This is the first of a series of posts in the “Cherry on top” category.  This category of posts contains helpful information and hints on how to add the finishing touches to your meal.

Today, let’s explore the art of wine pairings. 

So, what do I know about wine pairings?  Well, it just so happens I took a class on them at Johns Hopkins University.  That’s right, Johns Hopkins, that really prestigious medical school. I thought well if they are good at medicine and drugs, why not take a class on alcohol there.

So, I leave work and head off to my first class at the University (yes, the only post graduate class I have taken was drinking wine) . The teacher asks me to help him carry in some wine.  Let’s see, 20 students, a few wines a night, yeah I can do that.  WRONG.  When I looked at the professor’s car, I thought to myself “Surely this can’t be for tonight, he must be opening one of those wine emporium stores or something.”  And so the class begins.  The teacher informs us that we will sample around 10-11 (not a typo) wines a night.  I’m sure by now you can see where this is going.  I think that by the time we all had our 8th wine sample, the hope of anything educational happening was slim, as was the hope we would even direct our attention towards the teacher when he was talking.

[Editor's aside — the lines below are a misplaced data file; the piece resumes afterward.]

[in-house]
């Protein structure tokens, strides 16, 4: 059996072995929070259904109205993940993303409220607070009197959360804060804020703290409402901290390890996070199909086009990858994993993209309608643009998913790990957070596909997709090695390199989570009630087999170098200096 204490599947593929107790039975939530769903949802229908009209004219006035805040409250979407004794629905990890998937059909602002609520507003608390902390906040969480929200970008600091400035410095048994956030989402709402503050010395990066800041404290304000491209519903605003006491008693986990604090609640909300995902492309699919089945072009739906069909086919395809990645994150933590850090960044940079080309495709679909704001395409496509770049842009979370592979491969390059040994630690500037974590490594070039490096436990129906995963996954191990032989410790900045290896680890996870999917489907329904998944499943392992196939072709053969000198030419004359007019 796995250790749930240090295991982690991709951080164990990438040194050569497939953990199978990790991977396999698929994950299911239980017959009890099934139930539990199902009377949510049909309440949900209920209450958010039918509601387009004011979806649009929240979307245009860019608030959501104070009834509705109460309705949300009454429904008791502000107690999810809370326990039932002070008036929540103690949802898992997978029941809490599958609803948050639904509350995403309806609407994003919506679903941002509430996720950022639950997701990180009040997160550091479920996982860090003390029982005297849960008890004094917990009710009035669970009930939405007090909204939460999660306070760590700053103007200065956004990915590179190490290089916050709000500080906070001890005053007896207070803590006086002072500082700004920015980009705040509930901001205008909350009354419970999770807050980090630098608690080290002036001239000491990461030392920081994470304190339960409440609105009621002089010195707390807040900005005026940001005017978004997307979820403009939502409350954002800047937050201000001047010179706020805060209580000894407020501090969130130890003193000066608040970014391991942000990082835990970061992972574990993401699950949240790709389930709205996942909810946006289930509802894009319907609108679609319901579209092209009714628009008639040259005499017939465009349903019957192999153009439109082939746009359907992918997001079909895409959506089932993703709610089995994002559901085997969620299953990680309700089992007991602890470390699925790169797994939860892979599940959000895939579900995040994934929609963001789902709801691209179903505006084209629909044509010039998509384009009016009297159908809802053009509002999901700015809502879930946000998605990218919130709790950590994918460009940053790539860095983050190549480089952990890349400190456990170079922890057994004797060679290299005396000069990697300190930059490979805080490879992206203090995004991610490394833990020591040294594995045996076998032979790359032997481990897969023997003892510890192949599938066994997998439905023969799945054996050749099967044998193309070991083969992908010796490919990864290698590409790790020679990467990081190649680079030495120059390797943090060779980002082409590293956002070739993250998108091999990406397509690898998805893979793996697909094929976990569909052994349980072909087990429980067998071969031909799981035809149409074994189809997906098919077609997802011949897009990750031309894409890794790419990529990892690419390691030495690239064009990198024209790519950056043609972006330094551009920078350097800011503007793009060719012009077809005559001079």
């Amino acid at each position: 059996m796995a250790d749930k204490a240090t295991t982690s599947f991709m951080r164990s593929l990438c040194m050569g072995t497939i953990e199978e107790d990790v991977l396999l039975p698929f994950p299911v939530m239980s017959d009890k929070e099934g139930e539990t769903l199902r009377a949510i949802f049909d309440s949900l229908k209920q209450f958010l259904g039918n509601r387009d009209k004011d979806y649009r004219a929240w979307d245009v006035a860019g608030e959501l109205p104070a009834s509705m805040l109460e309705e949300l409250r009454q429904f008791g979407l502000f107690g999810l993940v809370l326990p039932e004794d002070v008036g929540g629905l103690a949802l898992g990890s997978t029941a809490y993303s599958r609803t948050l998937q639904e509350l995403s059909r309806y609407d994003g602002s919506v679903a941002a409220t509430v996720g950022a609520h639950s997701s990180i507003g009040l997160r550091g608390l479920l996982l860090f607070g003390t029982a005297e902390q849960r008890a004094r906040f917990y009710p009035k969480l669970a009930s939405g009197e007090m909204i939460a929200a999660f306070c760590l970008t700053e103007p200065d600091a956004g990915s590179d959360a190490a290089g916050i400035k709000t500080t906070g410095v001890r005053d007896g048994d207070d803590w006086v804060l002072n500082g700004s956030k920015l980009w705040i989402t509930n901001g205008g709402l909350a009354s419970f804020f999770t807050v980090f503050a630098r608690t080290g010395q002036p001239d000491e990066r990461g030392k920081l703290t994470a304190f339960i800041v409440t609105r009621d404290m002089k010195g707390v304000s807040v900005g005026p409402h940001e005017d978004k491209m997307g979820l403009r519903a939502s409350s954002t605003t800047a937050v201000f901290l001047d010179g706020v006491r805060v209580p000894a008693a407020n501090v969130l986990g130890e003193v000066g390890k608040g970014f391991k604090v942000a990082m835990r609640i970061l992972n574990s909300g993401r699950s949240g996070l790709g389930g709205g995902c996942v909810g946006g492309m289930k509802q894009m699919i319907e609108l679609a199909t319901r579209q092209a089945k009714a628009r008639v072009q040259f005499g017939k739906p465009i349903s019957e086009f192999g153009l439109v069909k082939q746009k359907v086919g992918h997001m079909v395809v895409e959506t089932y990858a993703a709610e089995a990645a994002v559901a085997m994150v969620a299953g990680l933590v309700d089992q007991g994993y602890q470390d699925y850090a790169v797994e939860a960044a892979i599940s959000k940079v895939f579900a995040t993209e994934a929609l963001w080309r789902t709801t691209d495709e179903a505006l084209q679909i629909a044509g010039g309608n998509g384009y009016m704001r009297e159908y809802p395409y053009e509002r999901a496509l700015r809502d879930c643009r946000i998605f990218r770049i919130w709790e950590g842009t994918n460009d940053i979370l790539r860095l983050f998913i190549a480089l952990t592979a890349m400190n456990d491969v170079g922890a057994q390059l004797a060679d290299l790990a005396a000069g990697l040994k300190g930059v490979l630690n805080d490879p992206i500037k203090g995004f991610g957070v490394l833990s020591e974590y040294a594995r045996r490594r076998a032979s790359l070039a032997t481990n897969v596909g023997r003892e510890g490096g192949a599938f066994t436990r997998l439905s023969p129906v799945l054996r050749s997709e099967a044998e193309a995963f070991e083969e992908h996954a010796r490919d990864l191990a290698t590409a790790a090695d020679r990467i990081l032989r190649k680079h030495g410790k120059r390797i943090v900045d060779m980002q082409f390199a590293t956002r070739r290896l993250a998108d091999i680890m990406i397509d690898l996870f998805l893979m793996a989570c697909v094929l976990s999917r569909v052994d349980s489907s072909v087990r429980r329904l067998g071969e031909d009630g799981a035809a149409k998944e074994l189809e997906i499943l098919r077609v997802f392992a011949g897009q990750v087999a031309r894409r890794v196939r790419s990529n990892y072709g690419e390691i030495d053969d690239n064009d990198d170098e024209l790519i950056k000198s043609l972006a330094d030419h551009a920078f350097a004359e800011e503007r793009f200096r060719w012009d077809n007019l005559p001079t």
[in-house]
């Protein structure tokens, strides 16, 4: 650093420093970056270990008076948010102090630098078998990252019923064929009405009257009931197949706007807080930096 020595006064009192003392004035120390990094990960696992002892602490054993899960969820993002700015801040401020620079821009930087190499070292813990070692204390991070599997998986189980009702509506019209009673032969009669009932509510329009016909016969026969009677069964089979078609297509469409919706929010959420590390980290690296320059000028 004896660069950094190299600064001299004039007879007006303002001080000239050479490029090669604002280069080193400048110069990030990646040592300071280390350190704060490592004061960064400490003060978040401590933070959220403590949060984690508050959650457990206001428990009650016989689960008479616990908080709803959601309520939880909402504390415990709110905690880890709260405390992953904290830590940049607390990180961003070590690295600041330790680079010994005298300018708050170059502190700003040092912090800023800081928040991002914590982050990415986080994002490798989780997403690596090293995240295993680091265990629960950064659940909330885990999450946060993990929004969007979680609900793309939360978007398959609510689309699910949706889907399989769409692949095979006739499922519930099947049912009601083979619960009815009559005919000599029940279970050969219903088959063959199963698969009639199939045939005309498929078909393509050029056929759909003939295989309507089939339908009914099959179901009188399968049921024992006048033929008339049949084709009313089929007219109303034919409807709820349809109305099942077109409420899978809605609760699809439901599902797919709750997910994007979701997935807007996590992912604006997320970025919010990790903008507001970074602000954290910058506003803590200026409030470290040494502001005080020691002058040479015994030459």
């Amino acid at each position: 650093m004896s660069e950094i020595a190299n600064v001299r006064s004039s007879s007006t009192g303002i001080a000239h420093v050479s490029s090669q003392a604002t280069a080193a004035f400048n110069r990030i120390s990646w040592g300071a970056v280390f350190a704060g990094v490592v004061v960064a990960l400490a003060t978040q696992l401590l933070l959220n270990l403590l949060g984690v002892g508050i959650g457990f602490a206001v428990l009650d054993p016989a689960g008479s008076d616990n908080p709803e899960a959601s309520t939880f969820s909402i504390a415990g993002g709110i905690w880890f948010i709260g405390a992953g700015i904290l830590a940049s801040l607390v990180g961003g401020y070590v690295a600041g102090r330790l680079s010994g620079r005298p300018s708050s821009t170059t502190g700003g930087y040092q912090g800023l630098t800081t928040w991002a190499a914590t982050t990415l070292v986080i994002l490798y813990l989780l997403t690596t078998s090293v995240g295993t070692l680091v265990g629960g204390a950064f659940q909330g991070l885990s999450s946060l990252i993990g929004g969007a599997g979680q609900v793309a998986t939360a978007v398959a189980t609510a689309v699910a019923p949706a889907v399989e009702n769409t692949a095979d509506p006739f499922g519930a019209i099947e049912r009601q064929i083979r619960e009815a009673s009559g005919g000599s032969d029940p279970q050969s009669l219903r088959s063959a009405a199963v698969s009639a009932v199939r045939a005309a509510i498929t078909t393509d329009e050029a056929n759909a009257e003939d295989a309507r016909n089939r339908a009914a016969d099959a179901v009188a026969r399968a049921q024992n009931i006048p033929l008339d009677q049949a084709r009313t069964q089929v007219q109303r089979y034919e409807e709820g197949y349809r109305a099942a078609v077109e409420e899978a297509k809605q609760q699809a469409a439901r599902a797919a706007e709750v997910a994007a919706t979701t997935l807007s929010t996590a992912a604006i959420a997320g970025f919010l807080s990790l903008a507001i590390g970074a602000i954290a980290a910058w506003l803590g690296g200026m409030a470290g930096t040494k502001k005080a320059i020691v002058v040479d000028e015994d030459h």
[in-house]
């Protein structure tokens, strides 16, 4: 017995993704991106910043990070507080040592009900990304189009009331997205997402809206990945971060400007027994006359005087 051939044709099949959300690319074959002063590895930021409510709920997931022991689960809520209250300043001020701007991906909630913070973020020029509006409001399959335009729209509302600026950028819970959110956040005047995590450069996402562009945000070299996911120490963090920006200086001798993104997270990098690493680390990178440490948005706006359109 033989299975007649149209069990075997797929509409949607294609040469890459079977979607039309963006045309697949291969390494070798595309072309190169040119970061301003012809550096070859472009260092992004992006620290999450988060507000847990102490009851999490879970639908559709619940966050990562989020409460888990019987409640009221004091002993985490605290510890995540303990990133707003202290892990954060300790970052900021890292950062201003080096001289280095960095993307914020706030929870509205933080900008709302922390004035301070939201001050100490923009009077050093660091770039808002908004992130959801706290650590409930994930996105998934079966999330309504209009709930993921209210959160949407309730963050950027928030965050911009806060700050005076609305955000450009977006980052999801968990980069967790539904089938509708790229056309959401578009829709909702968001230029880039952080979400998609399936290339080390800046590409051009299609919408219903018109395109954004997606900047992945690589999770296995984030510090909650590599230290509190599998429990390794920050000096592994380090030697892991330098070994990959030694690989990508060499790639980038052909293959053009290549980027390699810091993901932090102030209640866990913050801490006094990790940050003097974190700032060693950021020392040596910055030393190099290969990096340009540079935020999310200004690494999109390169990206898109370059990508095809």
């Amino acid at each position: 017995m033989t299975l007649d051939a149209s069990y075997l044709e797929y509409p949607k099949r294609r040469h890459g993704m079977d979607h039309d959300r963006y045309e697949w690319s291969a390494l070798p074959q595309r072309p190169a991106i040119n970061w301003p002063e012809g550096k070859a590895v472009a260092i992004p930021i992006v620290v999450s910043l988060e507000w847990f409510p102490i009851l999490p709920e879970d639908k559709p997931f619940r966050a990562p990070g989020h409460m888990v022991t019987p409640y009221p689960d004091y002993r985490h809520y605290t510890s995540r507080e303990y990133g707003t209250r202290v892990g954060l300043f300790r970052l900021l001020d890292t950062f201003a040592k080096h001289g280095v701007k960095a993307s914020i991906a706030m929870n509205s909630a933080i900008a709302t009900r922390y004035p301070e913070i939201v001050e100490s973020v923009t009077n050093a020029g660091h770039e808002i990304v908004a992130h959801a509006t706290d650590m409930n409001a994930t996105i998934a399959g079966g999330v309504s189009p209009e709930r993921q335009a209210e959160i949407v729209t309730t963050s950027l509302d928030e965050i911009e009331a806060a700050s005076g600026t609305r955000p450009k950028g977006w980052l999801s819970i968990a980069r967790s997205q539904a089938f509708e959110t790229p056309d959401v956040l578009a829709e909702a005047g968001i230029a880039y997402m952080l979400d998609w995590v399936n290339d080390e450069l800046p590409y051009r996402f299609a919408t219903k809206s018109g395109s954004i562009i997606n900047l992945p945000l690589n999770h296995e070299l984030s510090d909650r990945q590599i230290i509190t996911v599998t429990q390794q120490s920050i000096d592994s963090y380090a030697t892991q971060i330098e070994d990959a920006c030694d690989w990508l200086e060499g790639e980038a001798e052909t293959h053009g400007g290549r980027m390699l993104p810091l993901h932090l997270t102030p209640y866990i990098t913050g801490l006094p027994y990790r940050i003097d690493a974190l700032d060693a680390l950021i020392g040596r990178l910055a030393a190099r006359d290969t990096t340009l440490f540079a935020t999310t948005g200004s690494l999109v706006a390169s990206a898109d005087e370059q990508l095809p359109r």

During the class the teacher helped us to identify the different “notes” in the wines.  Some people were born with the gift of a great pallet and an amazing sense of smell.  Then there’s me.  The teacher would randomly ask you what you smelled and tasted in the wine.  To play it safe, I just stuck with black pepper, or cherry, as I quickly learned most of the wines had those notes.  Apparently one wine had a “barnyard” note in it.  I couldn’t taste that, but I’m not so sure I’m disappointed that wine doesn’t taste like a farm to me… 

Anyway, since my wine appreciation class is mostly a blur from the ammount of alcohol we had, I’ve compiled my own wine pairing guide below:

Type of Wine When to Serve
Wine with high alcohol content Best served at family get-togethers, specifically reunions and Christmas.
Boxed wine Great for a Friday night. Warning: has a slight aftertaste of regret.
Individual serving wines Great for your children’s “sporting” events.
REALLY cheap red wine Suggested wine to bring to your snobby neighbor’s party who brags about the new white carpet they just bought.
Moderately priced wine ($25-40) Great to present to give boss before performance reviews when you’ve spent the entire year planning a food blog instead of programming.

 

At this point, you have probably either A) lost hope for any real advice on wine tasting in this article (OR) B) have no desire to follow any advice I give you.

Fear not!  I’ve actually found a great resource where you can put in what you are eating, and it will give you a recommendation on what to pair it with.  Check this out: http://www.matchmywine.com/  I promise that the advice is legitimate.